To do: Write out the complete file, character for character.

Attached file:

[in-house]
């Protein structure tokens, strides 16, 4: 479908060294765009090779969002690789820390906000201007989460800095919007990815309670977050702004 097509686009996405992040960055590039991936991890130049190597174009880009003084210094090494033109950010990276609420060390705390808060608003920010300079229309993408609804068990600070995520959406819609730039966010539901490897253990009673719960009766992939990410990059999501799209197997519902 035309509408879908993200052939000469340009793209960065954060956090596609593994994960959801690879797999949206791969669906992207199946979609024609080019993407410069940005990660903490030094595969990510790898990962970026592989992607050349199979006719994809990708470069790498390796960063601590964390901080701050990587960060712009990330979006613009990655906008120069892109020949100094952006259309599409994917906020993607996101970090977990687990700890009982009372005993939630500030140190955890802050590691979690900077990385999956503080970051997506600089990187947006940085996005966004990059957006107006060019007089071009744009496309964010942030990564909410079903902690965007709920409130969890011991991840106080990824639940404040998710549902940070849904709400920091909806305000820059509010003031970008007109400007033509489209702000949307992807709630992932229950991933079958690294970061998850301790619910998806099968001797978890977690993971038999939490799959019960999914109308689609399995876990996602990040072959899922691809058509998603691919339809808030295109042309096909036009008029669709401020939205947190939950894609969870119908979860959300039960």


[in-house]
């Protein structure tokens, strides 16, 4: 479908060294765009090779969002690789820390906000201007989460800095919007990815309670977050702004 097509686009996405992040960055590039991936991890130049190597174009880009003084210094090494033109950010990276609420060390705390808060608003920010300079229309993408609804068990600070995520959406819609730039966010539901490897253990009673719960009766992939990410990059999501799209197997519902 035309509408879908993200052939000469340009793209960065954060956090596609593994994960959801690879797999949206791969669906992207199946979609024609080019993407410069940005990660903490030094595969990510790898990962970026592989992607050349199979006719994809990708470069790498390796960063601590964390901080701050990587960060712009990330979006613009990655906008120069892109020949100094952006259309599409994917906020993607996101970090977990687990700890009982009372005993939630500030140190955890802050590691979690900077990385999956503080970051997506600089990187947006940085996005966004990059957006107006060019007089071009744009496309964010942030990564909410079903902690965007709920409130969890011991991840106080990824639940404040998710549902940070849904709400920091909806305000820059509010003031970008007109400007033509489209702000949307992807709630992932229950991933079958690294970061998850301790619910998806099968001797978890977690993971038999939490799959019960999914109308689609399995876990996602990040072959899922691809058509998603691919339809808030295109042309096909036009008029669709401020939205947190939950894609969870119908979860959300039960």